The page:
India misses the most important target
According to UNICEF’s State of the World’s Children Report 2016, around 1.2 million children could have been saved in 2015 if basic minimum sanitation and health care facilities were provided to them.
The report published today dispelled the notion that a better economy does not ensure better conditions for children, showing examples of Nigeria and India, where child mortality rates are higher. Over 59 lakh children have died last year in India, Congo, Pakistan, Ethiopia and Nigeria before they could attain the age of five years.
Children whom we could have saved
39% of the babies have died due to complications during birth. But many of them have died because of lack of proper sanitation and access to healthcare leading to diseases like malaria and diarrhoea. UNICEF also believes that child marriages and early pregnancies are some key reasons for deaths of newborns. The problem of child mortality can be solved if even low-cost interventions can be made upon sanitation, holistic nutrition and women’s reproductive health management.
Some of the statistics include:
- India has the highest number of child deaths in the world, with an estimated 12 lakh deaths in 2015 — 20 per cent of the 59 lakh global deaths.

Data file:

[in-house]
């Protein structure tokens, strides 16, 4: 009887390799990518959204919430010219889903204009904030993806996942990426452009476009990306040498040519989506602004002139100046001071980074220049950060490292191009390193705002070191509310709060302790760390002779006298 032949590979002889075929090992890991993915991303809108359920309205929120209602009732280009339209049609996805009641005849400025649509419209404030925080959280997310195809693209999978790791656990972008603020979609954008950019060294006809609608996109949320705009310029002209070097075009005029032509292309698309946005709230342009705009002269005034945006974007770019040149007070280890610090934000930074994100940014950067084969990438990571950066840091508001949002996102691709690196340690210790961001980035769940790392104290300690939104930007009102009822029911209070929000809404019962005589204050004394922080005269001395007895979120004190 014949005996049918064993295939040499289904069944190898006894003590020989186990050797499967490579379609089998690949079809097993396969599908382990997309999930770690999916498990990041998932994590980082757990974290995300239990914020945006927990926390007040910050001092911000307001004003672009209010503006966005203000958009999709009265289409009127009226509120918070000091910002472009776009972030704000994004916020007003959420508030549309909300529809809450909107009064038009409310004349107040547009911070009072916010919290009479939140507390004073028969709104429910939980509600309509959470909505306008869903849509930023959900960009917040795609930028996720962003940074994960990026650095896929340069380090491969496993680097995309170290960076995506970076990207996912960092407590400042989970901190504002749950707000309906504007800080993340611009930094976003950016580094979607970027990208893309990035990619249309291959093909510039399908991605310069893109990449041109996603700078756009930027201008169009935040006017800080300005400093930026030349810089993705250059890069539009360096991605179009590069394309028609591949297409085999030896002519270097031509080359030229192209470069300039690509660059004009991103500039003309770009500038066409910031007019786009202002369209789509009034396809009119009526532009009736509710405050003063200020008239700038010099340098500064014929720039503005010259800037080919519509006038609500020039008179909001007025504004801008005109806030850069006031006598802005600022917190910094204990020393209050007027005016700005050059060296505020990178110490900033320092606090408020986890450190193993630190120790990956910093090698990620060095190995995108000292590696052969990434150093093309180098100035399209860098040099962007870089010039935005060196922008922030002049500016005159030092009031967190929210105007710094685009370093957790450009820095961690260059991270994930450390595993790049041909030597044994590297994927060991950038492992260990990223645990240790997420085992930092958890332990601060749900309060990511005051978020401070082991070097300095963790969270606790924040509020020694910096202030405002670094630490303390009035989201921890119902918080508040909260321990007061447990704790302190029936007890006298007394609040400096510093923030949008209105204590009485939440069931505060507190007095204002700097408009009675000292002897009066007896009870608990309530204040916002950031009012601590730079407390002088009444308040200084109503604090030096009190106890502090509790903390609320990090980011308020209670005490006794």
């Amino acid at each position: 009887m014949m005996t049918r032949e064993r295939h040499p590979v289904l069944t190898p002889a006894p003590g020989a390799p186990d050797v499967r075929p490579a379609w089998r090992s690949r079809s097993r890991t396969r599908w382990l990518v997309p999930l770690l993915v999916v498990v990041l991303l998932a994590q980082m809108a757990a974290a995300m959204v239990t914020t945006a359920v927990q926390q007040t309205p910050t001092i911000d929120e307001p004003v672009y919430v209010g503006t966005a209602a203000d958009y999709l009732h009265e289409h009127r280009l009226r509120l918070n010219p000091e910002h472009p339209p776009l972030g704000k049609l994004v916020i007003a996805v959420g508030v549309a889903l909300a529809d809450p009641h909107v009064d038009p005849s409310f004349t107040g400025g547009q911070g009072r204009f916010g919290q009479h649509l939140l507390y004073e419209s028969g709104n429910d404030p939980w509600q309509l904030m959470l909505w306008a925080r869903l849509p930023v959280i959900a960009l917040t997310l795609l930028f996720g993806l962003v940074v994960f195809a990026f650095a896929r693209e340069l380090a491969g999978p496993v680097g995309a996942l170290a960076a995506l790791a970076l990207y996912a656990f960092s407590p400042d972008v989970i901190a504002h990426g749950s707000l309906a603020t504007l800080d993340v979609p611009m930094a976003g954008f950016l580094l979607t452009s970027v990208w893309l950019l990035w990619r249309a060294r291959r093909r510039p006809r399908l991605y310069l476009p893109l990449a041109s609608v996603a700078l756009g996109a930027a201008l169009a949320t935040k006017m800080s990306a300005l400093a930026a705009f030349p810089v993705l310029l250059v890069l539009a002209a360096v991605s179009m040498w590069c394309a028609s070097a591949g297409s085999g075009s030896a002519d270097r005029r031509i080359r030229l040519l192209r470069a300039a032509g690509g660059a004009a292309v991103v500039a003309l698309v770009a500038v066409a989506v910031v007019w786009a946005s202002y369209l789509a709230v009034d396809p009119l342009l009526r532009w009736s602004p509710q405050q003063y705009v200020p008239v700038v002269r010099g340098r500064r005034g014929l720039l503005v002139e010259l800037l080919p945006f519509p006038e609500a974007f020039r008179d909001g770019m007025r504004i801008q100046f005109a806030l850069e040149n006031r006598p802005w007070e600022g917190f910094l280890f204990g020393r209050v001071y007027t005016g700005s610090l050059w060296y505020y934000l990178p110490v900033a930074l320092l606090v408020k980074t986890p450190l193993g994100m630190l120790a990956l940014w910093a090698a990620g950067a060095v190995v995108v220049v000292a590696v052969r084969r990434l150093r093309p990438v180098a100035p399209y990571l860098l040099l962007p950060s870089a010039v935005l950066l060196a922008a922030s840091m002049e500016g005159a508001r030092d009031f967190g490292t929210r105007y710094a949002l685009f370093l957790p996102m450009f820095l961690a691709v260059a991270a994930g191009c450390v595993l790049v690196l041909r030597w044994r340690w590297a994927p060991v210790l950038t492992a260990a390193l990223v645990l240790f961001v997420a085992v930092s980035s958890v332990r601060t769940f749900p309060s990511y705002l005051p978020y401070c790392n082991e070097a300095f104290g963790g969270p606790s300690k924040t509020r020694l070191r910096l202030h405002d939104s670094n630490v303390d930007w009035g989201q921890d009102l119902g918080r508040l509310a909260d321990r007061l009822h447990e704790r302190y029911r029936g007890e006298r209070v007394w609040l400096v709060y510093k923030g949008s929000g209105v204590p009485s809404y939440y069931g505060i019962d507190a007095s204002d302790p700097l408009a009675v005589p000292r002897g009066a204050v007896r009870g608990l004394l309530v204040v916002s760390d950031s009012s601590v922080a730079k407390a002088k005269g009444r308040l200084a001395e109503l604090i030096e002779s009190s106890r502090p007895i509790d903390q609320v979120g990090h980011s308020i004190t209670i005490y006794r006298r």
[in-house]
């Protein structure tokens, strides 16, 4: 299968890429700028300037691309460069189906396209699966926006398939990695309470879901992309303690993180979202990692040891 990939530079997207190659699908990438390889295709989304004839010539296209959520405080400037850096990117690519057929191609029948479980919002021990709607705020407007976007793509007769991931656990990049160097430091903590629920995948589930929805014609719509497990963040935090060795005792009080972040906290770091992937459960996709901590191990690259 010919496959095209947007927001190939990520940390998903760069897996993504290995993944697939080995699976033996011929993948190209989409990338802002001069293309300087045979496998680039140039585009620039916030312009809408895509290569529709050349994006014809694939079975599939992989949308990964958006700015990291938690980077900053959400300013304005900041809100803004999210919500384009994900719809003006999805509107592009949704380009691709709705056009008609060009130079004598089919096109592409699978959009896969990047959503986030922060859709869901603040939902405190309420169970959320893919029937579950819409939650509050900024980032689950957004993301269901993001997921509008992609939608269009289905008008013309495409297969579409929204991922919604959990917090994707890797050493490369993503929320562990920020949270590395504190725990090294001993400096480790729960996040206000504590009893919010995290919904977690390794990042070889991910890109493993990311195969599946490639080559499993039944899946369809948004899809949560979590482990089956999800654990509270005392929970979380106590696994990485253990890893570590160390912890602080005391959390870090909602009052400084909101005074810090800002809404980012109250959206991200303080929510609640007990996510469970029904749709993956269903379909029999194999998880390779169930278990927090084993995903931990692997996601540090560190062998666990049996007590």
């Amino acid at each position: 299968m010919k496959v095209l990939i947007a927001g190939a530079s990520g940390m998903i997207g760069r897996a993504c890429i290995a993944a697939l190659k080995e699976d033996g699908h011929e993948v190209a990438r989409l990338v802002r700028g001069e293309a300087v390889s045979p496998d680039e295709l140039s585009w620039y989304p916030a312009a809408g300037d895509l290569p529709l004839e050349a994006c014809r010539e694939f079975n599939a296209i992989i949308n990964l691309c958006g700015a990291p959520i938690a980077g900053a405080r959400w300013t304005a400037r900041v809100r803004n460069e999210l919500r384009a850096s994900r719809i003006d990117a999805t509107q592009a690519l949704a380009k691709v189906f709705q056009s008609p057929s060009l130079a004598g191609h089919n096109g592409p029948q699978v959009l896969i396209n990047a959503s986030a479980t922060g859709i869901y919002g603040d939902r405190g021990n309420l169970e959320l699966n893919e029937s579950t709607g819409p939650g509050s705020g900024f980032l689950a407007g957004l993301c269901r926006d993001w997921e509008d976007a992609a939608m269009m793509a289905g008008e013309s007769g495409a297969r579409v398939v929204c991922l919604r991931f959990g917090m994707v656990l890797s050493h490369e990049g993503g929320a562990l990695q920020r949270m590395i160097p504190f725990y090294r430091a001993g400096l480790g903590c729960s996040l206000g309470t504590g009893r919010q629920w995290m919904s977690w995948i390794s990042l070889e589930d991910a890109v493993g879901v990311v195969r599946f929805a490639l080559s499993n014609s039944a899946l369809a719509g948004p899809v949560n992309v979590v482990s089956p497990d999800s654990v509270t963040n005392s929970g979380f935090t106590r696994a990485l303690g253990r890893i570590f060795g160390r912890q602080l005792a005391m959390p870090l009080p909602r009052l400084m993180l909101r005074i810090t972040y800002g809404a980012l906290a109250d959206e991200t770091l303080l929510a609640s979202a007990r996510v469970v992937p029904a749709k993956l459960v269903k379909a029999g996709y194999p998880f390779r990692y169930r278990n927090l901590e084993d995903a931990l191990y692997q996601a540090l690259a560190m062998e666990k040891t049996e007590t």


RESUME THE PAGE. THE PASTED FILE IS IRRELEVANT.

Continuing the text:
- India fell short of the under-five child mortality rate target of 42 per 1,000 live births by 2015
- India does not figure in the list of 62 countries — which includes Bangladesh and Nepal — that have achieved the Millennium Development Goal to reduce the under-five mortality by two-thirds between 1990 and 2015 (25 years)
- In 2008, 5.3 lakh children under five died in the lowest income quintile in comparison to 1.78 lakh among the highest wealth quintile. (savethechildren)
- The rate of decline between 2005-06 and 1997-98 among the lowest income quintile is 22.69 per cent compared to 34.37 per cent among the high-income quintile for the same period. (savethechildren)
- Of the 2.6 crore children born in India every year, approximately 18.3 lakh children die before their fifth birthday in India.
- The under-five mortality rate in Kerala is 14 deaths per 1,000 live births. This stands in a sharp contrast to Madhya Pradesh at 92 per 1,000 or 91 per 1,000 for Uttar Pradesh.
UNICEF has strictly warned that 69 million children under the age of five will die from preventable causes between now and 2030 if all countries don’t accelerate action to improve health and education for the most disadvantaged.
The Logical Indian urges the state as well Central Governments to give the highest priority to ensure quality health care reaches the last citizen. If we were to make the best of our demographic dividend, quality health care and reducing child mortality is a must.